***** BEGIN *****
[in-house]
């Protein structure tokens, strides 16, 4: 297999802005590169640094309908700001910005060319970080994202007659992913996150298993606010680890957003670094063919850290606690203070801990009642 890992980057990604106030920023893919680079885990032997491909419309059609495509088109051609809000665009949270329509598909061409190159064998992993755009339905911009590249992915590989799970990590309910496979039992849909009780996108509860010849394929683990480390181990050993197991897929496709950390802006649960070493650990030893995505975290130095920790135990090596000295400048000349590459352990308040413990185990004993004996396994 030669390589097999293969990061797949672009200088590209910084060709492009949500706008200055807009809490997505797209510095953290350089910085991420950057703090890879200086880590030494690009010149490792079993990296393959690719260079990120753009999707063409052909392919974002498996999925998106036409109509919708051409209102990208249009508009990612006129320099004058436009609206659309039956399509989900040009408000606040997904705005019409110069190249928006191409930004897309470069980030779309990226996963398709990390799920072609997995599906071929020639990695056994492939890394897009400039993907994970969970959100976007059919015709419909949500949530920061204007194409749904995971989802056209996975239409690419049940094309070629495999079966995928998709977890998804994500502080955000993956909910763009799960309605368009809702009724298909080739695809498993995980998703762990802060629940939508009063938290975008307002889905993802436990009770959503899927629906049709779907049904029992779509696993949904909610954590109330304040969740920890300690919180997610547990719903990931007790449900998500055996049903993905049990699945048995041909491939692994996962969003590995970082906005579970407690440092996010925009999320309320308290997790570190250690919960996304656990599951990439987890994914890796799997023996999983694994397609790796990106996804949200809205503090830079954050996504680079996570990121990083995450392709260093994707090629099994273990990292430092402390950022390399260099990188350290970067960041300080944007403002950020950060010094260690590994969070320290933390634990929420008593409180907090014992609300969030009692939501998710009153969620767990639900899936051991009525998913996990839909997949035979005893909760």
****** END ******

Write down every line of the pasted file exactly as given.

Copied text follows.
[in-house]
């Protein structure tokens, strides 16, 4: 297999802005590169640094309908700001910005060319970080994202007659992913996150298993606010680890957003670094063919850290606690203070801990009642 890992980057990604106030920023893919680079885990032997491909419309059609495509088109051609809000665009949270329509598909061409190159064998992993755009339905911009590249992915590989799970990590309910496979039992849909009780996108509860010849394929683990480390181990050993197991897929496709950390802006649960070493650990030893995505975290130095920790135990090596000295400048000349590459352990308040413990185990004993004996396994 030669390589097999293969990061797949672009200088590209910084060709492009949500706008200055807009809490997505797209510095953290350089910085991420950057703090890879200086880590030494690009010149490792079993990296393959690719260079990120753009999707063409052909392919974002498996999925998106036409109509919708051409209102990208249009508009990612006129320099004058436009609206659309039956399509989900040009408000606040997904705005019409110069190249928006191409930004897309470069980030779309990226996963398709990390799920072609997995599906071929020639990695056994492939890394897009400039993907994970969970959100976007059919015709419909949500949530920061204007194409749904995971989802056209996975239409690419049940094309070629495999079966995928998709977890998804994500502080955000993956909910763009799960309605368009809702009724298909080739695809498993995980998703762990802060629940939508009063938290975008307002889905993802436990009770959503899927629906049709779907049904029992779509696993949904909610954590109330304040969740920890300690919180997610547990719903990931007790449900998500055996049903993905049990699945048995041909491939692994996962969003590995970082906005579970407690440092996010925009999320309320308290997790570190250690919960996304656990599951990439987890994914890796799997023996999983694994397609790796990106996804949200809205503090830079954050996504680079996570990121990083995450392709260093994707090629099994273990990292430092402390950022390399260099990188350290970067960041300080944007403002950020950060010094260690590994969070320290933390634990929420008593409180907090014992609300969030009692939501998710009153969620767990639900899936051991009525998913996990839909997949035979005893909760």